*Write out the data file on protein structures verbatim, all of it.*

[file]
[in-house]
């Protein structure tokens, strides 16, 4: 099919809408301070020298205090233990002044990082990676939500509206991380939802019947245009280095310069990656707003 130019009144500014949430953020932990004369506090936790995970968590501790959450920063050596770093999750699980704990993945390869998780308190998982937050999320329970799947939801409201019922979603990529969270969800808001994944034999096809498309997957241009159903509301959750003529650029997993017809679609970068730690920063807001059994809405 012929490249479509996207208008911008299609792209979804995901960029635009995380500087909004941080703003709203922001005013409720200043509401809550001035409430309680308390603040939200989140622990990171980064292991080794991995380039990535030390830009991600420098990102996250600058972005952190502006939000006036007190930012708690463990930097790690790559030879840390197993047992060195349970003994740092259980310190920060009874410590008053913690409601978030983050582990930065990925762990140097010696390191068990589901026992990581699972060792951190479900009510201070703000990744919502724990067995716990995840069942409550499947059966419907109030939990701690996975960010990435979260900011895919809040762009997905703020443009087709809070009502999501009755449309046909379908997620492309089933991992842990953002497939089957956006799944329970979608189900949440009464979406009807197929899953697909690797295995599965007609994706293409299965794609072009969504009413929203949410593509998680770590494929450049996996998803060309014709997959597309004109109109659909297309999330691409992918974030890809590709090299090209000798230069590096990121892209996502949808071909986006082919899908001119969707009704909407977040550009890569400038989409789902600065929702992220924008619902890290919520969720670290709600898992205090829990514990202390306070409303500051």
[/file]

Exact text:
[in-house]
């Protein structure tokens, strides 16, 4: 099919809408301070020298205090233990002044990082990676939500509206991380939802019947245009280095310069990656707003 130019009144500014949430953020932990004369506090936790995970968590501790959450920063050596770093999750699980704990993945390869998780308190998982937050999320329970799947939801409201019922979603990529969270969800808001994944034999096809498309997957241009159903509301959750003529650029997993017809679609970068730690920063807001059994809405 012929490249479509996207208008911008299609792209979804995901960029635009995380500087909004941080703003709203922001005013409720200043509401809550001035409430309680308390603040939200989140622990990171980064292991080794991995380039990535030390830009991600420098990102996250600058972005952190502006939000006036007190930012708690463990930097790690790559030879840390197993047992060195349970003994740092259980310190920060009874410590008053913690409601978030983050582990930065990925762990140097010696390191068990589901026992990581699972060792951190479900009510201070703000990744919502724990067995716990995840069942409550499947059966419907109030939990701690996975960010990435979260900011895919809040762009997905703020443009087709809070009502999501009755449309046909379908997620492309089933991992842990953002497939089957956006799944329970979608189900949440009464979406009807197929899953697909690797295995599965007609994706293409299965794609072009969504009413929203949410593509998680770590494929450049996996998803060309014709997959597309004109109109659909297309999330691409992918974030890809590709090299090209000798230069590096990121892209996502949808071909986006082919899908001119969707009704909407977040550009890569400038989409789902600065929702992220924008619902890290919520969720670290709600898992205090829990514990202390306070409303500051």